United States District Court, W.D. Kentucky, Louisville Division
December 3, 2014
ARGONAUT-MIDWEST INSURANCE COMPANY, Petitioner,
LAWRENCE JOHNSON, et al., Defendants.
THOMAS B. RUSSELL, District Judge.
This matter is before the Court upon Defendants' motion to dismiss. (Docket #6). Petitioner has responded. (Docket #7). Defendant has replied. (Docket #8). These matters now are ripe for adjudication. For the reasons that follow, Defendants' motion to dismiss (Docket #6) will be GRANTED.
This case arises from a motor vehicle accident that occurred when Lawrence Johnson's Silverado (the "Silverado") crossed the center line and struck a vehicle driven by Stacy Ellison, resulting in the death of Ellison. (Docket #6, Ex. 3). Johnson purchased the Silverado from Dad's Auto Sales, LLC ("Dad's Auto"), but legal title was not transferred to Johnson until after the accident. Ellison's estate filed a lawsuit against Johnson and Dad's Auto in Jefferson County Circuit Court. (Docket #6, Ex. 2). Through discovery, Ellison's estate learned that title was arguably held by Rockford Lane Auto Sales, Inc. ("Rockford Auto"), which purchased the car at auction and allegedly dealerassigned title to Dad's Auto. (Docket #6). Ellison's estate filed a state action against Rockford Lane as the legal owner of the vehicle at the time of the accident. (Docket #6, Ex. 3).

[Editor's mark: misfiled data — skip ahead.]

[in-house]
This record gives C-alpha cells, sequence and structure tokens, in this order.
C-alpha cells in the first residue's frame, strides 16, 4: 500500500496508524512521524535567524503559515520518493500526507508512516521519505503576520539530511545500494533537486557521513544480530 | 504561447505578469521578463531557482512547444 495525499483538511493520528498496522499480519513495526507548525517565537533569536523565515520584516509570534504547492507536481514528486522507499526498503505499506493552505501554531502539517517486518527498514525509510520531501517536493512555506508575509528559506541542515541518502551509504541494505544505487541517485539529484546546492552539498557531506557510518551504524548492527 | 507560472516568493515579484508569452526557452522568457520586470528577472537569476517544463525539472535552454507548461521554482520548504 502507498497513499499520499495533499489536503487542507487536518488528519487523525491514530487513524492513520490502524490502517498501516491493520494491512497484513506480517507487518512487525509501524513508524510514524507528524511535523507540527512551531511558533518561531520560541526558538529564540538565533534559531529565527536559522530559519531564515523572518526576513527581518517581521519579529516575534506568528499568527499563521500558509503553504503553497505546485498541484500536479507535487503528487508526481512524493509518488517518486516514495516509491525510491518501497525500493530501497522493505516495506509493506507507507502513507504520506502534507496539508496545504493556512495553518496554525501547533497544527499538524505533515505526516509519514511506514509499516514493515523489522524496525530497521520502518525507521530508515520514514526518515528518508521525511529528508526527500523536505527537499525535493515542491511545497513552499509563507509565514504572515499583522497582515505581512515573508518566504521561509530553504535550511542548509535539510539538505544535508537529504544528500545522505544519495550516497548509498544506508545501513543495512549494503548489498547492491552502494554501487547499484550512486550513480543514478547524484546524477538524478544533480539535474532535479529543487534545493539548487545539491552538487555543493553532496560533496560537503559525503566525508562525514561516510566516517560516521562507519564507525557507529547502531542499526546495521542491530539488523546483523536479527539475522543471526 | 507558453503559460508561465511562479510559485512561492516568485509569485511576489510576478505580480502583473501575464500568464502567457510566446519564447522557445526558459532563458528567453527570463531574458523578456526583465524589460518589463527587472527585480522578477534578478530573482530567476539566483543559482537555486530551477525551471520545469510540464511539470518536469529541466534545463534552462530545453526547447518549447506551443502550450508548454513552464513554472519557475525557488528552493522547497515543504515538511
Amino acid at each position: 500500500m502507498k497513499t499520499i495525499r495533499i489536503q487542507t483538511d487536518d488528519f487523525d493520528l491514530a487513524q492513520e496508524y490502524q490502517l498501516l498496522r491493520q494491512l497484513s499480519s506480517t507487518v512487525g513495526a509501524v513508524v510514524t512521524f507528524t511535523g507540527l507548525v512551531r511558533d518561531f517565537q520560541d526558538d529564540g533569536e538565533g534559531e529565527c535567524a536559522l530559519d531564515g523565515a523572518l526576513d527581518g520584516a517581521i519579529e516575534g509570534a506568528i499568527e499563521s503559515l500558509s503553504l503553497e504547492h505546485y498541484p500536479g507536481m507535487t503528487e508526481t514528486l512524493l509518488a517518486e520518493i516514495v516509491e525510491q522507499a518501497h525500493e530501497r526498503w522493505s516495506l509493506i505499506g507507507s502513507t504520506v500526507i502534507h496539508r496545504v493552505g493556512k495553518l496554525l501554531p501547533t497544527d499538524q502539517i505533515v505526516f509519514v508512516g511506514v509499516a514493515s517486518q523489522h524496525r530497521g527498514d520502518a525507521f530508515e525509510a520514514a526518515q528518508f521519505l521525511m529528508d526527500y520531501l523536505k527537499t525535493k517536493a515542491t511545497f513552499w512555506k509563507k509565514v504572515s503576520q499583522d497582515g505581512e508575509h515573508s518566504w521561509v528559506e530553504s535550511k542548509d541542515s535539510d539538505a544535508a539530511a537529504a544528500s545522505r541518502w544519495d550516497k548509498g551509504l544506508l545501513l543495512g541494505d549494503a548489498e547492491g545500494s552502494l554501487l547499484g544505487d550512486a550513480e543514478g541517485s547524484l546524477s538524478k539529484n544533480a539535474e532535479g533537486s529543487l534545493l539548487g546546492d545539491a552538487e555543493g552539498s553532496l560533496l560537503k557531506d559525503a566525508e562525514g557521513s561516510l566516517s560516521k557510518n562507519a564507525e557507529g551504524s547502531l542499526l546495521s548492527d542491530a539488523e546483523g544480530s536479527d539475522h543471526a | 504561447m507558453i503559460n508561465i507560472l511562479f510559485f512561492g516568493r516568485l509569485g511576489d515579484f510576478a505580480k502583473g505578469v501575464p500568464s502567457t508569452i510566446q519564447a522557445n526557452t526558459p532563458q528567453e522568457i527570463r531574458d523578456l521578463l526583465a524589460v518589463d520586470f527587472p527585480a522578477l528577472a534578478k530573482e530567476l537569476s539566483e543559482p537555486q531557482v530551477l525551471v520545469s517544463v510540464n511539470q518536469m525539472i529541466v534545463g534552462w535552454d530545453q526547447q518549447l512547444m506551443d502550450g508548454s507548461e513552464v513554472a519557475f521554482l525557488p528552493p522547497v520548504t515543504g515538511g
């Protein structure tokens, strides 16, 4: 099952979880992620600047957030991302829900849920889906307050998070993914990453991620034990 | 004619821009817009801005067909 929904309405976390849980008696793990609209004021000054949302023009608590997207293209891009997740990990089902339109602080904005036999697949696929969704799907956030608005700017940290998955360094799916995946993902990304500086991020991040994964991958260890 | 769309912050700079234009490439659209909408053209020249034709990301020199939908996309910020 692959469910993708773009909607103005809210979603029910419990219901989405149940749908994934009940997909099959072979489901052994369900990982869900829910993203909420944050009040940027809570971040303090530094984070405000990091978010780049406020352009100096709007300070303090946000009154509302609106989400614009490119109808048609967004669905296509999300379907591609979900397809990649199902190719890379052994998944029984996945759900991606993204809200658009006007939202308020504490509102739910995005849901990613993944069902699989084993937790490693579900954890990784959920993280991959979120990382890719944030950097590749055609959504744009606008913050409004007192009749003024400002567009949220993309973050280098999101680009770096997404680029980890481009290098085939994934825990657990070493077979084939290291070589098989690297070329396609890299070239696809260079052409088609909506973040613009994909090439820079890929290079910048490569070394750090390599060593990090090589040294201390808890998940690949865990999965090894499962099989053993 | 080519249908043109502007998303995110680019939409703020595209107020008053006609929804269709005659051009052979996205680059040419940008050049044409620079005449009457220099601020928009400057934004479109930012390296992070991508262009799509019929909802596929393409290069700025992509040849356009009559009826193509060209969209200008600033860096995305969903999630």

On September 7, 2011, Rockford Auto purchased the Silverado at auction. That same day, Rockford Auto allegedly dealer-assigned title to Dad's Auto. (Docket #1). On October 7, 2011, Dad's Auto sold the vehicle to Johnson. Johnson completed the paperwork necessary to transfer title to his name. However, before title was transferred, Johnson was involved in the accident with Ellison on December 2, 2011. (Docket #6).
Rockford Auto did not receive physical possession of the title until October 20, 2011. Rockford Auto transferred title to Dad's Auto on December 5, 2011, the day on which Dad's Auto paid for the vehicle. Title was transferred to Johnson on December 21, 2011. (Docket #6).
Petitioner Argonaut-Midwest Insurance Company ("Argonaut") issued a general liability insurance policy to Rockford Auto. Argonaut has filed this petition for declaratory judgment seeking to declare Rockford Auto properly transferred title to Dad's Auto, thereby relieving Argonaut of any duty to defend or indemnify Johnson, or alternatively, to declare that Johnson was not entitled to full liability limits. (Docket #1).
The Declaratory Judgment Act ("Act") states a federal court "may declare the rights and other legal relations of any interested party seeking such declaration." 28 U.S.C. §2201(a). The Act is an enabling act that "confers a discretion on the courts" to act "rather than an absolute right upon the litigant." Wilton v. Seven Falls Co., 515 U.S. 277, 287 (1995) ( quoting Public Serv. Comm'n of Utah v. Wycoff Co., 344 U.S. 237, 241 (1952)). In other words, the Act authorizes district courts to exercise jurisdiction, but does not impose a duty to do so. Bituminous Cas. Corp. v. J & L Lumber Co., Inc., 373 F.3d 807, 812 (6th Cir. 2004); Allstate Ins. Co. v. Mercier, 913 F.2d 273, 276 (6th Cir. 1990) ( abrogated on other grounds by Wilton v. Seven Falls Co., 515 U.S. 277 (1995)). A district court may not decline jurisdiction, however, as a matter of whim or personal disinclination. Mercier, 913 F.2d at 277.
In determining whether the exercise of jurisdiction is proper, the Court must consider five factors: